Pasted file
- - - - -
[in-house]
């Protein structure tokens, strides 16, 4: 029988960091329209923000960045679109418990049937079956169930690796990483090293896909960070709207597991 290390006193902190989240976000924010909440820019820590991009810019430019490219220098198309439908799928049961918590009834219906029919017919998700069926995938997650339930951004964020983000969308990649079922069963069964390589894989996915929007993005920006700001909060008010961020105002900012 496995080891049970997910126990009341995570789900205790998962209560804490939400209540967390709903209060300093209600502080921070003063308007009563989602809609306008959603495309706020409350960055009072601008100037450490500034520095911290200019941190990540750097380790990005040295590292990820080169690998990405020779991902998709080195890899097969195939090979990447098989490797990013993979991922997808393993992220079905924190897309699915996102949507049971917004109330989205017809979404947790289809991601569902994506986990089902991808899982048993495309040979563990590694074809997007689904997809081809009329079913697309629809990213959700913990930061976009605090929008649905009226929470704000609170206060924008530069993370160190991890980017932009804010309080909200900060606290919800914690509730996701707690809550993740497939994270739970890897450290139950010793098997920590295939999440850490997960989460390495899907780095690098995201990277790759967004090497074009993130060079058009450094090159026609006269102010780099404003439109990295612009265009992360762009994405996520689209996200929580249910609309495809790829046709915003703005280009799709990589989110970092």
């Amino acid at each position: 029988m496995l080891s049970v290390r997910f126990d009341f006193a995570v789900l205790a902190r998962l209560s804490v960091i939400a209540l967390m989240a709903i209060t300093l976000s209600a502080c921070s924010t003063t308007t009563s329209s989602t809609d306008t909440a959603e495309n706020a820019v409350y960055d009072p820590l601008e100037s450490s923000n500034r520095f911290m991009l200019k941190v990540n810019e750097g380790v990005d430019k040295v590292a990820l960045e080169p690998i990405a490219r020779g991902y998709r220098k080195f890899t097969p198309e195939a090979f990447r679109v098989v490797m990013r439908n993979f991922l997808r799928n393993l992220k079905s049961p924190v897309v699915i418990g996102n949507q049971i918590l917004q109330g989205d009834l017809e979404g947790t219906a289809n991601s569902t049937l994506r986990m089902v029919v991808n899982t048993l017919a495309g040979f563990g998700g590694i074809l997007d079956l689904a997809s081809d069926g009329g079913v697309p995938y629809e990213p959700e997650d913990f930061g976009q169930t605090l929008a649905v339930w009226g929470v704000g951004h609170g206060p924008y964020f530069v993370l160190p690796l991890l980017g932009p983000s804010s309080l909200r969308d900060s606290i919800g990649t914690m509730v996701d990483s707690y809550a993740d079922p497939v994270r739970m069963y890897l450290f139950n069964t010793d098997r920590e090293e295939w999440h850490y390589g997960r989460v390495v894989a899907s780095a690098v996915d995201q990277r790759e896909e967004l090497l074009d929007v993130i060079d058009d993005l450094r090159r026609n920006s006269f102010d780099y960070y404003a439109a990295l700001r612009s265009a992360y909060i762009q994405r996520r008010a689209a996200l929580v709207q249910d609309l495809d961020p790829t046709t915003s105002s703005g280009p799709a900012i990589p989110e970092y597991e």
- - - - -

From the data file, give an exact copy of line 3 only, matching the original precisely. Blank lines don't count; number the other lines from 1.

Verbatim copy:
């Amino acid at each position: 029988m496995l080891s049970v290390r997910f126990d009341f006193a995570v789900l205790a902190r998962l209560s804490v960091i939400a209540l967390m989240a709903i209060t300093l976000s209600a502080c921070s924010t003063t308007t009563s329209s989602t809609d306008t909440a959603e495309n706020a820019v409350y960055d009072p820590l601008e100037s450490s923000n500034r520095f911290m991009l200019k941190v990540n810019e750097g380790v990005d430019k040295v590292a990820l960045e080169p690998i990405a490219r020779g991902y998709r220098k080195f890899t097969p198309e195939a090979f990447r679109v098989v490797m990013r439908n993979f991922l997808r799928n393993l992220k079905s049961p924190v897309v699915i418990g996102n949507q049971i918590l917004q109330g989205d009834l017809e979404g947790t219906a289809n991601s569902t049937l994506r986990m089902v029919v991808n899982t048993l017919a495309g040979f563990g998700g590694i074809l997007d079956l689904a997809s081809d069926g009329g079913v697309p995938y629809e990213p959700e997650d913990f930061g976009q169930t605090l929008a649905v339930w009226g929470v704000g951004h609170g206060p924008y964020f530069v993370l160190p690796l991890l980017g932009p983000s804010s309080l909200r969308d900060s606290i919800g990649t914690m509730v996701d990483s707690y809550a993740d079922p497939v994270r739970m069963y890897l450290f139950n069964t010793d098997r920590e090293e295939w999440h850490y390589g997960r989460v390495v894989a899907s780095a690098v996915d995201q990277r790759e896909e967004l090497l074009d929007v993130i060079d058009d993005l450094r090159r026609n920006s006269f102010d780099y960070y404003a439109a990295l700001r612009s265009a992360y909060i762009q994405r996520r008010a689209a996200l929580v709207q249910d609309l495809d961020p790829t046709t915003s105002s703005g280009p799709a900012i990589p989110e970092y597991e």